7. What is the most important thing for teens to be wary of?
a. My answer to this would be related to toxic culture. Men do not just wake up one day and decide to fly half-way around the world to purchase sex from a child, as we see in Cambodia. I would warn teens that this is a slippery slope that begins with casual pornography use. The average age a child is first exposed to pornography is 11 years old. Pornography is like a drug, casual usage leads to the need for more graphic images to find fulfillment. For the first time in history we are seeing the rise of a generation who has fed their spirits with instant access, at the click of a mouse, to sexual images. The porn industry is fueling the “demand” side of the issue of sex trafficking – and that is generally coming from men who purchase sex. I would warn young boys of where porn can lead (although 25% of porn users are women – so this isn’t strictly a male issue).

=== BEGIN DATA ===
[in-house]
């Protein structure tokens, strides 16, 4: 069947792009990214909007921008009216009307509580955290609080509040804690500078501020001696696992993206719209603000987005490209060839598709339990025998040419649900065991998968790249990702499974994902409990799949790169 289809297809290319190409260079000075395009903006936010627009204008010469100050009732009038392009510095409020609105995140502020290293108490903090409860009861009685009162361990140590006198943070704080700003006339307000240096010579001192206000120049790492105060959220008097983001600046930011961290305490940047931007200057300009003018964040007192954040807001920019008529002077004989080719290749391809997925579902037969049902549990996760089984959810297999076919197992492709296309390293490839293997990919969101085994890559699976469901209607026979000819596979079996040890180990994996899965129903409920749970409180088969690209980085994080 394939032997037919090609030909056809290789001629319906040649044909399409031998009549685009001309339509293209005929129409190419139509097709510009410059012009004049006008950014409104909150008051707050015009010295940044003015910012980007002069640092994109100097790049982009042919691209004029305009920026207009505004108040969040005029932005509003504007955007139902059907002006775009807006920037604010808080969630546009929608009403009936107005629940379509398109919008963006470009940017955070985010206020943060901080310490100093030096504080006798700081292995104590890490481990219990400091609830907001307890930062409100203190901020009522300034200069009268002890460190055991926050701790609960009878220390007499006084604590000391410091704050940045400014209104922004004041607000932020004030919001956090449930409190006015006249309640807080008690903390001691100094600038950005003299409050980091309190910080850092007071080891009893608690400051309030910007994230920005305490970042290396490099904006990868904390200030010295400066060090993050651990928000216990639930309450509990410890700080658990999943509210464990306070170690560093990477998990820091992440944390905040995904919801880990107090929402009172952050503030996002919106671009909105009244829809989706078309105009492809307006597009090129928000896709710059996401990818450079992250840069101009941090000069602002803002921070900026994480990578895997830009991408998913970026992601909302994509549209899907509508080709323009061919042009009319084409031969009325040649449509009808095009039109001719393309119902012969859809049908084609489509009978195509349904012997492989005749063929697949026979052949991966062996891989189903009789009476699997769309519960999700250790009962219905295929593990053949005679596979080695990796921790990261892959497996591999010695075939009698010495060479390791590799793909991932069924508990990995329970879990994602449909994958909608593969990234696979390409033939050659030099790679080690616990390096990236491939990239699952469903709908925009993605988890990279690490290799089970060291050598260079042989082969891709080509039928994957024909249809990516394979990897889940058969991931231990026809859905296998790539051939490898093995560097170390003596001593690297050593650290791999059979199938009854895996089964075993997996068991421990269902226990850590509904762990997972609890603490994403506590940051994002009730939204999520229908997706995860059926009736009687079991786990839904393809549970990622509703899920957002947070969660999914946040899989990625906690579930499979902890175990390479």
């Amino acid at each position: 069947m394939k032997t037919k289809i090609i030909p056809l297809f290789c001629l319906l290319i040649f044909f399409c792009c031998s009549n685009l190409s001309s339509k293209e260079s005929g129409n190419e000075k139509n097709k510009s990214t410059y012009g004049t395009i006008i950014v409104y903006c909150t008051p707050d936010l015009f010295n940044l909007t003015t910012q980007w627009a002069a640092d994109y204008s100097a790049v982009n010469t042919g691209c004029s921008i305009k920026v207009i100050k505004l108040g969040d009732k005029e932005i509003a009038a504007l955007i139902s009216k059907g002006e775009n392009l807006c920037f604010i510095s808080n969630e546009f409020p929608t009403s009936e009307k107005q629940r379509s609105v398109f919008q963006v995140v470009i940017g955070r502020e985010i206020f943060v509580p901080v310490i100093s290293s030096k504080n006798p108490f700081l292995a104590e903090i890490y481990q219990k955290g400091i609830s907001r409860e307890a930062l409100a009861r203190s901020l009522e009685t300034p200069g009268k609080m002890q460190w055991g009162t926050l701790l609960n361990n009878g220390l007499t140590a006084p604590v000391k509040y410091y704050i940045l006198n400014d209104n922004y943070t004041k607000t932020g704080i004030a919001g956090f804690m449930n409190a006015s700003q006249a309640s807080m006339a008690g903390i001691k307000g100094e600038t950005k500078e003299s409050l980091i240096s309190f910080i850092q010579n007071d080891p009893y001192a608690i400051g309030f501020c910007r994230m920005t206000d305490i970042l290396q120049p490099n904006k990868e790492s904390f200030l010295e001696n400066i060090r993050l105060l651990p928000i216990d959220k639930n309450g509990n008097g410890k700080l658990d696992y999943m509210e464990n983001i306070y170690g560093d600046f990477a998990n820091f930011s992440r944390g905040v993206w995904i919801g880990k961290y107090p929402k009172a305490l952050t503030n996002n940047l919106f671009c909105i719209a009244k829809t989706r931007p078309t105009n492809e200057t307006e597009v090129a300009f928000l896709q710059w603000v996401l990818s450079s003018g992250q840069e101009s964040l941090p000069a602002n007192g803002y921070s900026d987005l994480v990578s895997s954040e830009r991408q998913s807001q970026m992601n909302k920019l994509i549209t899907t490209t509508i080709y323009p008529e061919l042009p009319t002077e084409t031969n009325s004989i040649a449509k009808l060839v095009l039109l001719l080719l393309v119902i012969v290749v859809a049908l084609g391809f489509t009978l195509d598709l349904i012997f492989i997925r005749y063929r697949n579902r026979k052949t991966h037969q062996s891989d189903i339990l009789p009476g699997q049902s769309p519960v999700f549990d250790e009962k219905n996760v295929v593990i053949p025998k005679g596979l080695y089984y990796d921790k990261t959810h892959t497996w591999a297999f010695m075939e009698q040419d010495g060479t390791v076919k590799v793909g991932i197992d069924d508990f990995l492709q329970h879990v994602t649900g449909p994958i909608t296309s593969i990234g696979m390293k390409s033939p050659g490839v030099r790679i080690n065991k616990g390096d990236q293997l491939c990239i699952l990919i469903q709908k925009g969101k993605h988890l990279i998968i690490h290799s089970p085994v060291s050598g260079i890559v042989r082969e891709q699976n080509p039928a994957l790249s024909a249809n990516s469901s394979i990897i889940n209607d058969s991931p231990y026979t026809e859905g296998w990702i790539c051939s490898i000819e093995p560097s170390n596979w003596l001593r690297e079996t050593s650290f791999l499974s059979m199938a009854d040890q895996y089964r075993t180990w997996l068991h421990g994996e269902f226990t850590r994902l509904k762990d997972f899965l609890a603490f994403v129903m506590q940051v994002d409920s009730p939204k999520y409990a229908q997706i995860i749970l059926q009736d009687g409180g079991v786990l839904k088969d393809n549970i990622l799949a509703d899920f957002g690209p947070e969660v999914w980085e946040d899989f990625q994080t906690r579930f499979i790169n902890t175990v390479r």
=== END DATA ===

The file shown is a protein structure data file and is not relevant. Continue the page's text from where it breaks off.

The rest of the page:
b. On the flip-side of this, everything in media today is teaching young girls that they are for sex! The objectification of women in the media as sexual objects is fueling demand for sex and teaching young girls to find their value in being sexually desired by men at a very early age. Although, this doesn’t always lead to prostitution- it does lead to promiscuity, to girls who have low self-esteem and are vulnerable to being used for sex by young and older men.
8. What should a teen do if they or their friend is in a place where they are in danger of being exploited?
a. Take your suspicions seriously, don’t brush it off or think you are over-reacting. Speak up and quickly. Tell an adult who is able to offer care, protection, and long-term attention to the teen who is in danger.